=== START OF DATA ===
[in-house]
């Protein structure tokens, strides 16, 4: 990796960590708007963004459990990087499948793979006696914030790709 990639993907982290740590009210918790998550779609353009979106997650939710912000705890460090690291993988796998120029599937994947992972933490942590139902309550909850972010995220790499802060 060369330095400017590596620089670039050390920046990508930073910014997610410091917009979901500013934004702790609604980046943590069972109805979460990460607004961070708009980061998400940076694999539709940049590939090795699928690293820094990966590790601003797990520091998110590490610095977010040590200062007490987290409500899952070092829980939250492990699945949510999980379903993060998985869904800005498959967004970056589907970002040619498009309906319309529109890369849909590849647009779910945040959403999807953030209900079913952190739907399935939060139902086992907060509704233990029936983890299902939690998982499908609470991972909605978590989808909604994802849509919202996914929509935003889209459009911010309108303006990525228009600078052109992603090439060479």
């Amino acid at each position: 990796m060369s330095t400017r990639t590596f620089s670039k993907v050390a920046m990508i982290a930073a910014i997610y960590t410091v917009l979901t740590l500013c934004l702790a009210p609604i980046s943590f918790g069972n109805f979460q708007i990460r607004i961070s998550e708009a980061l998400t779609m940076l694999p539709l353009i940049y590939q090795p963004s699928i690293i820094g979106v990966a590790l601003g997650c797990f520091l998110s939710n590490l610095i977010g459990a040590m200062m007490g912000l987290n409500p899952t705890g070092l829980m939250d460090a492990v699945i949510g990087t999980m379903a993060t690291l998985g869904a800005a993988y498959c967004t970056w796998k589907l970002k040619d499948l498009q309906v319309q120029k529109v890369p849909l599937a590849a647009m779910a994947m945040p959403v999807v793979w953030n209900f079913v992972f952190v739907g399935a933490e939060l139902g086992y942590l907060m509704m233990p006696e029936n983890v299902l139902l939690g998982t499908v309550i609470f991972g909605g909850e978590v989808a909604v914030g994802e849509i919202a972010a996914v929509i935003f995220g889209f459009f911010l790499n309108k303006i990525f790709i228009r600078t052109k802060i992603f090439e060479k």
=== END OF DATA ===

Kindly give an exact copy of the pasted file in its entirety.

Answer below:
[in-house]
């Protein structure tokens, strides 16, 4: 990796960590708007963004459990990087499948793979006696914030790709 990639993907982290740590009210918790998550779609353009979106997650939710912000705890460090690291993988796998120029599937994947992972933490942590139902309550909850972010995220790499802060 060369330095400017590596620089670039050390920046990508930073910014997610410091917009979901500013934004702790609604980046943590069972109805979460990460607004961070708009980061998400940076694999539709940049590939090795699928690293820094990966590790601003797990520091998110590490610095977010040590200062007490987290409500899952070092829980939250492990699945949510999980379903993060998985869904800005498959967004970056589907970002040619498009309906319309529109890369849909590849647009779910945040959403999807953030209900079913952190739907399935939060139902086992907060509704233990029936983890299902939690998982499908609470991972909605978590989808909604994802849509919202996914929509935003889209459009911010309108303006990525228009600078052109992603090439060479």
């Amino acid at each position: 990796m060369s330095t400017r990639t590596f620089s670039k993907v050390a920046m990508i982290a930073a910014i997610y960590t410091v917009l979901t740590l500013c934004l702790a009210p609604i980046s943590f918790g069972n109805f979460q708007i990460r607004i961070s998550e708009a980061l998400t779609m940076l694999p539709l353009i940049y590939q090795p963004s699928i690293i820094g979106v990966a590790l601003g997650c797990f520091l998110s939710n590490l610095i977010g459990a040590m200062m007490g912000l987290n409500p899952t705890g070092l829980m939250d460090a492990v699945i949510g990087t999980m379903a993060t690291l998985g869904a800005a993988y498959c967004t970056w796998k589907l970002k040619d499948l498009q309906v319309q120029k529109v890369p849909l599937a590849a647009m779910a994947m945040p959403v999807v793979w953030n209900f079913v992972f952190v739907g399935a933490e939060l139902g086992y942590l907060m509704m233990p006696e029936n983890v299902l139902l939690g998982t499908v309550i609470f991972g909605g909850e978590v989808a909604v914030g994802e849509i919202a972010a996914v929509i935003f995220g889209f459009f911010l790499n309108k303006i990525f790709i228009r600078t052109k802060i992603f090439e060479k």